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Tribune News Service
Bill Madden

Bill Madden: Steve Cohen’s Carlos Correa deal is just plain reckless for the Mets

NEW YORK — By bringing in Derek Jeter for the occasion of naming Aaron Judge as their 16th team captain, the Yankees Wednesday did their best to blunt the hysteria reigning over in Queens with Steve Cohen’s stunning 3 a.m., $315 million pilfering of Carlos Correa from the Giants.

But make no mistake, this latest aggressive foray into free agency by the Mets owner, which catapulted his payroll to a staggering $384 million, sent shockwaves throughout baseball that are going to be felt for years to come. Back in October 2020, 26 of the 30 owners voted to approve Cohen as Mets owner. I would suspect most all of them now regret that. Prior to Wednesday, Cohen could defend his previous $500 million expenditures on Edwin Diaz, Brandon Nimmo, Justin Verlander, Kodai Senga, et al., as being simply a matter of reinforcing the Mets in the face of the potential loss of eight key free agents, including Diaz, Nimmo, Jacob deGrom and Chris Bassitt.

But now comes the Correa signing — a player Cohen really didn’t need, with a very capable third baseman in Eduardo Escobar, and their top prospect Brett Baty next up on the depth chart — and the only way you can look at it is just plain reckless. At least that’s the way the rest of baseball is looking at it. Or as one high-level baseball executive put it to me Wednesday: “Since when did Carlos Correa become a $300 million player? What has he ever done? He’s been an All-Star twice. What kind of a difference did he make last year in Minnesota?”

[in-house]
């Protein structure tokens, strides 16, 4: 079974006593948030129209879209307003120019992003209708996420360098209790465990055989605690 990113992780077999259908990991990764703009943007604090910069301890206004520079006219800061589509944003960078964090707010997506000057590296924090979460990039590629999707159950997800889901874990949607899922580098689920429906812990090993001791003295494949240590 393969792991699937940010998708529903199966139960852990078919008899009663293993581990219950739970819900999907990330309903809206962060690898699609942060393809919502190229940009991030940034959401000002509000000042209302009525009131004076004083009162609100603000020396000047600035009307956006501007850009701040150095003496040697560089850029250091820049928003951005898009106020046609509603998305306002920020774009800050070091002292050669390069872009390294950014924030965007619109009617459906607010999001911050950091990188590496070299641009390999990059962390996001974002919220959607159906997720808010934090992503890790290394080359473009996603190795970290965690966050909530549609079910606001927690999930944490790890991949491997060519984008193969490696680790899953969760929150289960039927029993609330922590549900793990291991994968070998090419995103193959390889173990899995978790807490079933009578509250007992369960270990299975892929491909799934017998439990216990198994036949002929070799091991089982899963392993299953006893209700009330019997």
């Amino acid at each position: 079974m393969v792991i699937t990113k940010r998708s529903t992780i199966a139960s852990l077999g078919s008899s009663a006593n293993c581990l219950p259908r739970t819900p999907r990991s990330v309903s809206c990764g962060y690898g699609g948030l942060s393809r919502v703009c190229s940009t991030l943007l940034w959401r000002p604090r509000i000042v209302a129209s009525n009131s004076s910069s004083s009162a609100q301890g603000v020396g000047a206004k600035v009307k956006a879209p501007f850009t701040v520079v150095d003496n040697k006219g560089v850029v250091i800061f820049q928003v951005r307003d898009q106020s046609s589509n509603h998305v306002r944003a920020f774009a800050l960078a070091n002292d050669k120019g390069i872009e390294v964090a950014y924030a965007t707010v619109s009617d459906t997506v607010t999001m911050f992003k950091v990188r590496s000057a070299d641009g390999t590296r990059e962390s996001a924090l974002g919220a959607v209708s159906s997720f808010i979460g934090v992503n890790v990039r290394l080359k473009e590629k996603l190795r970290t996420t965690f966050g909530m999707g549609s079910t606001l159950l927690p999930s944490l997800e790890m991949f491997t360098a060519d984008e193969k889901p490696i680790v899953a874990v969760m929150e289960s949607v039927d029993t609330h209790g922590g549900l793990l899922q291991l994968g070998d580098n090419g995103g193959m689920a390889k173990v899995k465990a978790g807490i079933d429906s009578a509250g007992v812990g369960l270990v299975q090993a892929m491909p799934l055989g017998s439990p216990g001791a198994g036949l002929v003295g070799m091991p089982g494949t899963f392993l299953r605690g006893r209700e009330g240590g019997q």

The answer to that question is: This offseason when the shortstop market exploded (although you could make the case that Trea Turner, Dansby Swanson and Xander Bogaerts, all of whom got less money than Correa, were superior players, especially offensively). And none of them had the stain of being one of the ringleaders of the 2017 Astros cheating scandal.

None of this, of course, mattered to Cohen, who has become the new go-to owner delight for Correa’s agent Scott Boras, the Great Bamboozler. Boras has had one heckuva winter, hauling in over $2 billion in free-agent contracts. And when his 13-year, $350 million deal for Correa with the Giants threatened to fall apart over an issue with the physical, Boras knew he had a panting Cohen — who’d been late to the bidding game originally for Correa — still at the ready to make this happen for the Mets.

Meanwhile, how bad do the Giants look in all this after losing out to the Yankees on Judge and then losing Correa after calling a press conference to introduce him without first getting the results of the physical?

Word is Correa was always the darling of the Mets’ analytics dweebs, who convinced Cohen this was the one missing bat they needed. We will never know what Buck Showalter’s feelings were, although Escobar had quickly established himself as one of the manager’s favorites, and he also couldn’t help but feel a sense of déjà vu from when he was in Texas and had to deal with another highest-paid Boras client, Alex Rodriguez, who had a direct line to the owner.

It is indeed a superstar lineup Cohen has accumulated and it’s Showalter’s challenge now to keep them all happy, off the phone to the owner, playing as a team — and to win. Cohen has spent more than $800 million on free agents this winter. His payroll is presently almost $100 million more than the Yankees’. Add in the estimated $110 million in luxury tax penalties (which is more than seven other teams’ entire payrolls) and Cohen’s total nut for 2023 will be over $500 million, at the same time his gross revenues are projected to be $450 million. He is not going to accept anything less than a World Series in Citi Field next October.

At the same time, however, Cohen, the fan probably doesn’t understand that money doesn’t guarantee anything in baseball. Right now, the last thing he is thinking about is the very real possibility his two aged $40-plus million aces, Verlander and Max Scherzer, will be worn down come next October. You can bet Showalter has, though.

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